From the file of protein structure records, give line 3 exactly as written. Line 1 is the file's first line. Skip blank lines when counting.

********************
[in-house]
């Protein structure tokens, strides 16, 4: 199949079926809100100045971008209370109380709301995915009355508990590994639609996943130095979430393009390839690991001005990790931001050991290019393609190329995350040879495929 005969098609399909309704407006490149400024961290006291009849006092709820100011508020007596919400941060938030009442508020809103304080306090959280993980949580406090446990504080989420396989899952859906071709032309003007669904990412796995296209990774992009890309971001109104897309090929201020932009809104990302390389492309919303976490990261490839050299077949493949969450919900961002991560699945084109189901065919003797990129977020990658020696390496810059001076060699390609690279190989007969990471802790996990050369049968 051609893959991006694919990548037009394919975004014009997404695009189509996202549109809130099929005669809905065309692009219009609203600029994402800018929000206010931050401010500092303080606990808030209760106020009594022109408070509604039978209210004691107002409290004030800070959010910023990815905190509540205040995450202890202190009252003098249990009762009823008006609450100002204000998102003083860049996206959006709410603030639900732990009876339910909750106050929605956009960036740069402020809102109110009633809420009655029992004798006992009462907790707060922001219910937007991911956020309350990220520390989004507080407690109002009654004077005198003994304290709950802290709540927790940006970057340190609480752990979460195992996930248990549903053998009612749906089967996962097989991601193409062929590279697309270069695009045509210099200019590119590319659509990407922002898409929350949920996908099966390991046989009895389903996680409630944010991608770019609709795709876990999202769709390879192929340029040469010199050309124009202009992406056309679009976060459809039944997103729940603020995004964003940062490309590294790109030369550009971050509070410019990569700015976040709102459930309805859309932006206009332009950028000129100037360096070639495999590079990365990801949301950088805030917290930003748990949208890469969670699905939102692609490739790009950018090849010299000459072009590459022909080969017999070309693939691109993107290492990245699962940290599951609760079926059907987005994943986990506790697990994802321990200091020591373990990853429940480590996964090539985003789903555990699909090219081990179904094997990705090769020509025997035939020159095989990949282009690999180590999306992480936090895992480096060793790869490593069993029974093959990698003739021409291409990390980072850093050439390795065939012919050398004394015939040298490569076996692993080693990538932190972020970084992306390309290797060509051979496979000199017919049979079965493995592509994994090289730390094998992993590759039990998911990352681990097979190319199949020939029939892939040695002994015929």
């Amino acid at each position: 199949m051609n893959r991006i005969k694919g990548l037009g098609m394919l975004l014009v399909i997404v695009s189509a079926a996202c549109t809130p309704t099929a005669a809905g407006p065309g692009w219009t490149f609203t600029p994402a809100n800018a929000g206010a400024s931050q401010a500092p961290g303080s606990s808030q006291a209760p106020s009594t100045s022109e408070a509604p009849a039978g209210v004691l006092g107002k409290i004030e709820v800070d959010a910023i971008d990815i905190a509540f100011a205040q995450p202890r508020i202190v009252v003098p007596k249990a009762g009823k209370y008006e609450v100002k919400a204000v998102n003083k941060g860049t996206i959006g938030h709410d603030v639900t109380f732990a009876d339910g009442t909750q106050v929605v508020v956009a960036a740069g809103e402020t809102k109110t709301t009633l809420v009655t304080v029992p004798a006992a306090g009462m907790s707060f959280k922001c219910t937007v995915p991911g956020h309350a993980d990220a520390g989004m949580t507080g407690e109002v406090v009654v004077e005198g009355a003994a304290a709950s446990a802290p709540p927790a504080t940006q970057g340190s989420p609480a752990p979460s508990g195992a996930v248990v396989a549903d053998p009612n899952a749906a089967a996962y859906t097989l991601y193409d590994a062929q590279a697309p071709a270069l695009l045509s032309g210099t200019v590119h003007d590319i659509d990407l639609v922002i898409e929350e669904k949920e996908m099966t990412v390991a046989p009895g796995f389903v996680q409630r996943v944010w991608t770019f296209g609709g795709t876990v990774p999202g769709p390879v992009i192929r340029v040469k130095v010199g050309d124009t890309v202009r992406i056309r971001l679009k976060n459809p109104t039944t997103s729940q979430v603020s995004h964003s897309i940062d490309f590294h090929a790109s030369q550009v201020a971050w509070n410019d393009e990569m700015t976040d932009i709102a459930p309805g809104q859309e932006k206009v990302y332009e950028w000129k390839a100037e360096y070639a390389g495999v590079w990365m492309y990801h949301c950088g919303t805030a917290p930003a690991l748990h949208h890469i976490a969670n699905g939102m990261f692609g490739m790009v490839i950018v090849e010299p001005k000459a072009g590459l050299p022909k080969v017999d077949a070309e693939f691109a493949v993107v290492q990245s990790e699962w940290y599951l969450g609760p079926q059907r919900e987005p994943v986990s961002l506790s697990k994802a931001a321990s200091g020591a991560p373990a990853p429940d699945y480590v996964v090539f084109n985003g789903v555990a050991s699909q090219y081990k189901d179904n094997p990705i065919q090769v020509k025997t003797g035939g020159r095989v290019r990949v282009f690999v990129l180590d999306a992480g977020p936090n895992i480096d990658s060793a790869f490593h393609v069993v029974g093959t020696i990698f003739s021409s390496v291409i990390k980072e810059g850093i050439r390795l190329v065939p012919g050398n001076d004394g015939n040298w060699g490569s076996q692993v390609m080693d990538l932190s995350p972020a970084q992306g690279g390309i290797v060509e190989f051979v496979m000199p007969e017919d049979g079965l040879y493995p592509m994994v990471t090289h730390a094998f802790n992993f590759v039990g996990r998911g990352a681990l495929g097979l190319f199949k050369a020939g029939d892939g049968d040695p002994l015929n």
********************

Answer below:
């Amino acid at each position: 199949m051609n893959r991006i005969k694919g990548l037009g098609m394919l975004l014009v399909i997404v695009s189509a079926a996202c549109t809130p309704t099929a005669a809905g407006p065309g692009w219009t490149f609203t600029p994402a809100n800018a929000g206010a400024s931050q401010a500092p961290g303080s606990s808030q006291a209760p106020s009594t100045s022109e408070a509604p009849a039978g209210v004691l006092g107002k409290i004030e709820v800070d959010a910023i971008d990815i905190a509540f100011a205040q995450p202890r508020i202190v009252v003098p007596k249990a009762g009823k209370y008006e609450v100002k919400a204000v998102n003083k941060g860049t996206i959006g938030h709410d603030v639900t109380f732990a009876d339910g009442t909750q106050v929605v508020v956009a960036a740069g809103e402020t809102k109110t709301t009633l809420v009655t304080v029992p004798a006992a306090g009462m907790s707060f959280k922001c219910t937007v995915p991911g956020h309350a993980d990220a520390g989004m949580t507080g407690e109002v406090v009654v004077e005198g009355a003994a304290a709950s446990a802290p709540p927790a504080t940006q970057g340190s989420p609480a752990p979460s508990g195992a996930v248990v396989a549903d053998p009612n899952a749906a089967a996962y859906t097989l991601y193409d590994a062929q590279a697309p071709a270069l695009l045509s032309g210099t200019v590119h003007d590319i659509d990407l639609v922002i898409e929350e669904k949920e996908m099966t990412v390991a046989p009895g796995f389903v996680q409630r996943v944010w991608t770019f296209g609709g795709t876990v990774p999202g769709p390879v992009i192929r340029v040469k130095v010199g050309d124009t890309v202009r992406i056309r971001l679009k976060n459809p109104t039944t997103s729940q979430v603020s995004h964003s897309i940062d490309f590294h090929a790109s030369q550009v201020a971050w509070n410019d393009e990569m700015t976040d932009i709102a459930p309805g809104q859309e932006k206009v990302y332009e950028w000129k390839a100037e360096y070639a390389g495999v590079w990365m492309y990801h949301c950088g919303t805030a917290p930003a690991l748990h949208h890469i976490a969670n699905g939102m990261f692609g490739m790009v490839i950018v090849e010299p001005k000459a072009g590459l050299p022909k080969v017999d077949a070309e693939f691109a493949v993107v290492q990245s990790e699962w940290y599951l969450g609760p079926q059907r919900e987005p994943v986990s961002l506790s697990k994802a931001a321990s200091g020591a991560p373990a990853p429940d699945y480590v996964v090539f084109n985003g789903v555990a050991s699909q090219y081990k189901d179904n094997p990705i065919q090769v020509k025997t003797g035939g020159r095989v290019r990949v282009f690999v990129l180590d999306a992480g977020p936090n895992i480096d990658s060793a790869f490593h393609v069993v029974g093959t020696i990698f003739s021409s390496v291409i990390k980072e810059g850093i050439r390795l190329v065939p012919g050398n001076d004394g015939n040298w060699g490569s076996q692993v390609m080693d990538l932190s995350p972020a970084q992306g690279g390309i290797v060509e190989f051979v496979m000199p007969e017919d049979g079965l040879y493995p592509m994994v990471t090289h730390a094998f802790n992993f590759v039990g996990r998911g990352a681990l495929g097979l190319f199949k050369a020939g029939d892939g049968d040695p002994l015929n």